Built as the home of the Royal Southern Yacht Club in 1846, The Bugle is an iconic landmark building overlooking Southampton’s Royal Pier on Bugle Street, one of the most historic streets within the old walled city. Designed by local architect Thomas Sandon Hack, the Grade II-listed Italianate townhouse is widely regarded as the most beautiful Victorian building in the city and retains many of its original features today.
Following extensive renovation, The Bugle reopens as an exclusive-use venue for weddings, private and corporate events, film and photography shoots and homestays.
After the war had ended, the building was taken over by Southampton University’s Air Squadron, which they used as offices until 2013. In subsequent years the building was left delipidated and in need of a new lease of life.
Due to its unique location, the building was requisitioned by the Admiralty at the outbreak of World War Two.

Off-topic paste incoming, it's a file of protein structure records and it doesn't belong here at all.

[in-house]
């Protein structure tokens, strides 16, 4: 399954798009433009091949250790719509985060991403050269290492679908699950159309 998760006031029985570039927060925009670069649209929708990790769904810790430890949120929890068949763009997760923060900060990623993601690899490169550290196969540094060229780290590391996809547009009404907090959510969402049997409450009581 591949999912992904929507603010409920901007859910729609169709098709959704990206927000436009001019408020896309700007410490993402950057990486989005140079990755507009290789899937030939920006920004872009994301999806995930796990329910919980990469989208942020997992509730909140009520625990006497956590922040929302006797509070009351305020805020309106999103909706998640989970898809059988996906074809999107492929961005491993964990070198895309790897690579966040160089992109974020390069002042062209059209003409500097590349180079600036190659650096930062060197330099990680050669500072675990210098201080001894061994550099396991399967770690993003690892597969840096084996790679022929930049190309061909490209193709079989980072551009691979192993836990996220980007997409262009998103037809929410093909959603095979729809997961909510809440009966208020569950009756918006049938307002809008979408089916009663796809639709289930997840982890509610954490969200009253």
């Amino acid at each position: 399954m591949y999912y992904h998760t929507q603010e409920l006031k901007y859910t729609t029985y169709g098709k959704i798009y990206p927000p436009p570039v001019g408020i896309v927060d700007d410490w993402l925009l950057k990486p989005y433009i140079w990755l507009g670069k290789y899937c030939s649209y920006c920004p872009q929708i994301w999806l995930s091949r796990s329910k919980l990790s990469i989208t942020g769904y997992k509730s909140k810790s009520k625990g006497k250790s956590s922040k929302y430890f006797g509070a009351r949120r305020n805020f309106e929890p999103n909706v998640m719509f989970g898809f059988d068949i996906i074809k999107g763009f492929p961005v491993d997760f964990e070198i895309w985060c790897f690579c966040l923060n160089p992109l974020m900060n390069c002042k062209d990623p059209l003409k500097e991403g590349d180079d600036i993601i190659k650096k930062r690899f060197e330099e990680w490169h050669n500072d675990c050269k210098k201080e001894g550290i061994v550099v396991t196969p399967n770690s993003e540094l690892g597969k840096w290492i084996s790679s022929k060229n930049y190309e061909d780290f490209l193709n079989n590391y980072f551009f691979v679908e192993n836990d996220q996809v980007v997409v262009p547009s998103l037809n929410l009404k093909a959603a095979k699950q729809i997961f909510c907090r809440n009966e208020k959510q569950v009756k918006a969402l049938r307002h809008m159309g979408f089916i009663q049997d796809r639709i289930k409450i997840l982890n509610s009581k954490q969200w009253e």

Following its sale, the building was used as a school and latterly a merchant’s office, before being taken back over by the yacht club towards the end of the century and until the outbreak of World War Two.
Due to financial difficulties, the club was forced to move an advertisement in the Hampshire Independent in March 1856 offering the club house for sale or let described the building as a “magnificent, substantial freehold building” which “commands uninterrupted views over the Southampton Water, the Isle of Wight and the New Forest”.
The Bugle was designed by local architect TS Hack and paid for by Robert Wright, a Vice-Commodore of the Royal Southern Yacht Club. The building was used as a private members club and venue for large-scale regattas.
The Bugle has had a rich and varied history. This is a short timeline of The Bugle’s history.